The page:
California: a west coast paradise with over 800 miles of gorgeous coastline contrasted with stunning mountain ranges.
The physical beauty of The Golden State is among the best in America. California boasts of some of the nation’s most phenomenal real estate in places like Beverly Hills, Malibu and Pebble Beach. It is also home to Silicon Valley, Hollywood and Disneyland.
But since 2011, the number of people leaving the state has steadily increased as California’s problems have steadily grown.
Leftist policies have brought destruction and despair to one of the most beautiful states in the nation. The rest of the United States needs to be aware of what led to the current mess in California so that we don’t repeat its mistakes.
More people are leaving California than are moving there. In 2018, almost 700,000 people left the state, compared to only about 500,000 moving in.
In 2019, nearly 200,000 people moved out of California — and this mass exodus is expected to continue. But it’s not just people who are leaving the state; many businesses have left California, as well.
In 2018 and 2019, an estimated 660 California companies moved out. Research completed by Joe Vranich, a business relocation expert, found that between 2008 and 2016, roughly 13,000 companies left California, equating to a loss of 275,000 jobs and over $75 billion.
In 2019, California was ranked dead last on Chief Executive Magazine’s list of “Best and Worst States for Business,” with Texas ranking first.
So what happened to cause so many to leave such an amazing place?
At the top of the list are the fiscal problems that are devastating California. The state has the highest sales tax rates in the nation and among the highest income tax rates. Depending on local sales tax jurisdictions, the total tax rate can be as high as 10.25 percent and income tax rates can reach 13.3 percent.
Businesses cite regulatory burdens and high taxes among their reasons for leaving. California is one of the few states that taxes small business owners from both sides — on the pass through income and the business itself.
If the taxes don’t break the bank, then the skyrocketing housing costs will.
Recent estimates suggest that it costs $800,000 to build a home in California and only $300,000 to build that same home in Texas. Across the United States, housing costs for the poor pose a problem, but in California, the housing costs are now a middle-class problem, too.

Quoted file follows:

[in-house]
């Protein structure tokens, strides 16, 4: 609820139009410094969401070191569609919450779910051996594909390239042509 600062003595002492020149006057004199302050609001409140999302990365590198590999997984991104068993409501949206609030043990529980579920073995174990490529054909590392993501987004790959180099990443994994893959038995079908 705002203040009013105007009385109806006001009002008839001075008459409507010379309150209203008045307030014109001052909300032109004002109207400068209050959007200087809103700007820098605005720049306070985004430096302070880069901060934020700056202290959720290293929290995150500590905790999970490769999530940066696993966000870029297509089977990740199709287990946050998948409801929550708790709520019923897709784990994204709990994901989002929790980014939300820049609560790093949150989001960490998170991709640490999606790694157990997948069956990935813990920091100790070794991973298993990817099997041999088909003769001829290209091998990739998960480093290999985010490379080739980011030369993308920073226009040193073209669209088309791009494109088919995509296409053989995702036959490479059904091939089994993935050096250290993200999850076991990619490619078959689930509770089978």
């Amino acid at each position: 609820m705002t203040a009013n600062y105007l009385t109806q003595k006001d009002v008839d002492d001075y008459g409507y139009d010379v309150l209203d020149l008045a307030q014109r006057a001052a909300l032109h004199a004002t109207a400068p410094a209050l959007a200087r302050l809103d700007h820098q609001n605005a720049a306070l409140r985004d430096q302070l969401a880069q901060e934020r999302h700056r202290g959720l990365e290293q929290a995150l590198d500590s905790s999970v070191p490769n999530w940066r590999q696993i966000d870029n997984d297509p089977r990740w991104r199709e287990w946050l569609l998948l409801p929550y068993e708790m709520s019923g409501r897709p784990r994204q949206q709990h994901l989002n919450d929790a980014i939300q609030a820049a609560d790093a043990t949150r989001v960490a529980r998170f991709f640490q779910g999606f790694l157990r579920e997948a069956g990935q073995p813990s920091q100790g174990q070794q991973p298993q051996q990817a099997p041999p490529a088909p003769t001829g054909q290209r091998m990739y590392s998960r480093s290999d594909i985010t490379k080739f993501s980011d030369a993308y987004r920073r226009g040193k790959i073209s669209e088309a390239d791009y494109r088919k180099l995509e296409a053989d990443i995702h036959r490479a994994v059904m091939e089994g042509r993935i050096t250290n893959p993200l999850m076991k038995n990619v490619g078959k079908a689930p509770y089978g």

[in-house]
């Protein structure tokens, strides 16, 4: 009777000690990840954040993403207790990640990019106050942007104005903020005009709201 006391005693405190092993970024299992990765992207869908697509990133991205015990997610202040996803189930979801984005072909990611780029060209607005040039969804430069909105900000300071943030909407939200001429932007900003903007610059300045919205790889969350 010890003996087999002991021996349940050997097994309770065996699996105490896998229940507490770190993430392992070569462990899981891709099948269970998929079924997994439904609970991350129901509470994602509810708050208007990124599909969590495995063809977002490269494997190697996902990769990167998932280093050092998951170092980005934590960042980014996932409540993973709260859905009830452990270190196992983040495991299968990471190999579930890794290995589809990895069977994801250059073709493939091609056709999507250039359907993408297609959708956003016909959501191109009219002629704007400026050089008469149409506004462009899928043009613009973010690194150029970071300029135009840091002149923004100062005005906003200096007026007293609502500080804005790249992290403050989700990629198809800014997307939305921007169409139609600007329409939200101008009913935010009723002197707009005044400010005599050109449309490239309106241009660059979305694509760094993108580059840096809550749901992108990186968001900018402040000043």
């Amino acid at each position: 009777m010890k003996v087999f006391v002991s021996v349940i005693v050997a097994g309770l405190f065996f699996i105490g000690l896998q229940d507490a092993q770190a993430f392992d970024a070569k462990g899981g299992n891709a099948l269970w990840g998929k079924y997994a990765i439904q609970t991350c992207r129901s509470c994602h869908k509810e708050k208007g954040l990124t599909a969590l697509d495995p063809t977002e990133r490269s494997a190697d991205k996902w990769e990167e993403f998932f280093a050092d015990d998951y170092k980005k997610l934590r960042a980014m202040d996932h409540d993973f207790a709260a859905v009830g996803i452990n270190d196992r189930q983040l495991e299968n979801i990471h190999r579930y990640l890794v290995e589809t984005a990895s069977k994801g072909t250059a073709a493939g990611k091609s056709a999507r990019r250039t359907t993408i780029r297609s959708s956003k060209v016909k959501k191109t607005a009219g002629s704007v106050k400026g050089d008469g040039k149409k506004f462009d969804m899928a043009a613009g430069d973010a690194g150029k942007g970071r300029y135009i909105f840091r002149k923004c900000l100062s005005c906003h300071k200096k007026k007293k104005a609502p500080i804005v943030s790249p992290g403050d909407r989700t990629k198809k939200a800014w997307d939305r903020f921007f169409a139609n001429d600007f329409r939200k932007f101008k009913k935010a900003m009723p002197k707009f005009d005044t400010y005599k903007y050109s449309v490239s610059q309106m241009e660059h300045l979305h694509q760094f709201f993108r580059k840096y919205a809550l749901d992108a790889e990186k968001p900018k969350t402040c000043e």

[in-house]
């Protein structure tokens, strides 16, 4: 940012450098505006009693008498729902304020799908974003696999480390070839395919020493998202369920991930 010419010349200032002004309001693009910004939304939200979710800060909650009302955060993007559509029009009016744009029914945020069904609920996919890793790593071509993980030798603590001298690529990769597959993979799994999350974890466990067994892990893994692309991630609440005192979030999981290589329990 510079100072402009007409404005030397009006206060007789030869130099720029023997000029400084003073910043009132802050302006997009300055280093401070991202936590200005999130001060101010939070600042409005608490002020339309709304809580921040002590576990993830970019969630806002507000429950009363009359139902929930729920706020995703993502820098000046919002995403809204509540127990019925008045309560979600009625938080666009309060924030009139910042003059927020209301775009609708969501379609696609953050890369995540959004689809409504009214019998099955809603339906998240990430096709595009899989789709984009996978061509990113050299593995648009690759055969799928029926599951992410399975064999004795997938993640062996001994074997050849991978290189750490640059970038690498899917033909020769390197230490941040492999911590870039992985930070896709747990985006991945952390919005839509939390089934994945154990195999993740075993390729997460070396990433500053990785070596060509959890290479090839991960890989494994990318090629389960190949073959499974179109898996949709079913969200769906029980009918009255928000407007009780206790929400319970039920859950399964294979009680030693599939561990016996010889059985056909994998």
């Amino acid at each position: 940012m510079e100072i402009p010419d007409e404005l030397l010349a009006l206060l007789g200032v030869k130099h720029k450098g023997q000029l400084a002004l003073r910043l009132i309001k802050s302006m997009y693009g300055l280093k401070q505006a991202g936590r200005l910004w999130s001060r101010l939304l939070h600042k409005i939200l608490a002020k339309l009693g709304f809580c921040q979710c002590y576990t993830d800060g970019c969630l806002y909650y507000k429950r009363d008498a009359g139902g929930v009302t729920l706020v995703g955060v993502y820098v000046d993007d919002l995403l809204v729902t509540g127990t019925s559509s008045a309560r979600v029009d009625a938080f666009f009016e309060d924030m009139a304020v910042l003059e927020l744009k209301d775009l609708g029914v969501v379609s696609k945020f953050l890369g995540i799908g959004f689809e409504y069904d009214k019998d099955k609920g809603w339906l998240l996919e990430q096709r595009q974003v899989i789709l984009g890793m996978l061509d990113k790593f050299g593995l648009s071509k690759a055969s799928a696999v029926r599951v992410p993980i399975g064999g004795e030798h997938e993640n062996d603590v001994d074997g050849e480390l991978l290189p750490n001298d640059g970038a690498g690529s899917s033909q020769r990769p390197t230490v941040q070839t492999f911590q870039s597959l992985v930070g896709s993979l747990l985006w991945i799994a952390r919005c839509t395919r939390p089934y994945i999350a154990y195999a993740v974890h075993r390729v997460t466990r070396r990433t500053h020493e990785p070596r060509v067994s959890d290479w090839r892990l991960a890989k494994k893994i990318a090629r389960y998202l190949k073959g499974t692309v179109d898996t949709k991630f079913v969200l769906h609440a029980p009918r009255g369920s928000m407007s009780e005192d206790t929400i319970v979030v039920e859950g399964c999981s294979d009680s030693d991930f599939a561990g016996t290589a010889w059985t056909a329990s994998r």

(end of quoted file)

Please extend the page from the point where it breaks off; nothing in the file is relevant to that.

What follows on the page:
As rent and homeownership costs increase, fewer people can afford to live in the state, leading them to leave — or turn to the streets. As the homeless population rises, California is faced with a public health, environmental and safety disaster. The Democratic-majority government in California has liberalized drug laws and wasted taxpayers money on ineffectual homelessness programs.
In 2016, for example, Los Angeles raised $1.2 billion to build housing for the homeless. The plan was to build 10,000 apartment units, but in reality, they could build only half of that because of high building costs.
I was a little girl when California first stole my heart. As I grew up, I found any reason I could to visit. Whether it was Young Life camps or visiting friends, I could never go long without traveling to The Golden State.
On more than one occasion, I seriously considered moving to Southern California. As I watch what is happening there now, it saddens me. I am heartbroken for the many families and businesses who have called this place home but under current conditions are being forced to leave.
I feel sorry for friends who have to watch the beauty of their state fade as the sight of trash and human feces becomes more common on the streets. I also fear for our nation. I worry that many are manipulated by leftist Democrats’ narrative and emotional persuasion that their policies are loving and more accepting than the right’s.
But the data isn’t on their side. It isn’t caring when families are displaced because they can no longer afford their homes. It isn’t helping small business owners, their employees and their families when regulatory demands are so great that they cannot start or continue a business.
California needs to take a hard look at the facts, including the number of people and businesses leaving the state. The state government should look at other states to which businesses are relocating, such as Texas, and see what is being done in those states to draw businesses in.
If California wants to see economic growth, it is vital to stop the assault on small businesses. In order to keep people from leaving, California must address the housing crisis — which encompasses the homelessness crisis, too.
Americans cannot turn a blind eye to the problems plaguing California. We must learn from its mistakes and its failed left-wing policies to ensure we don’t repeat them.
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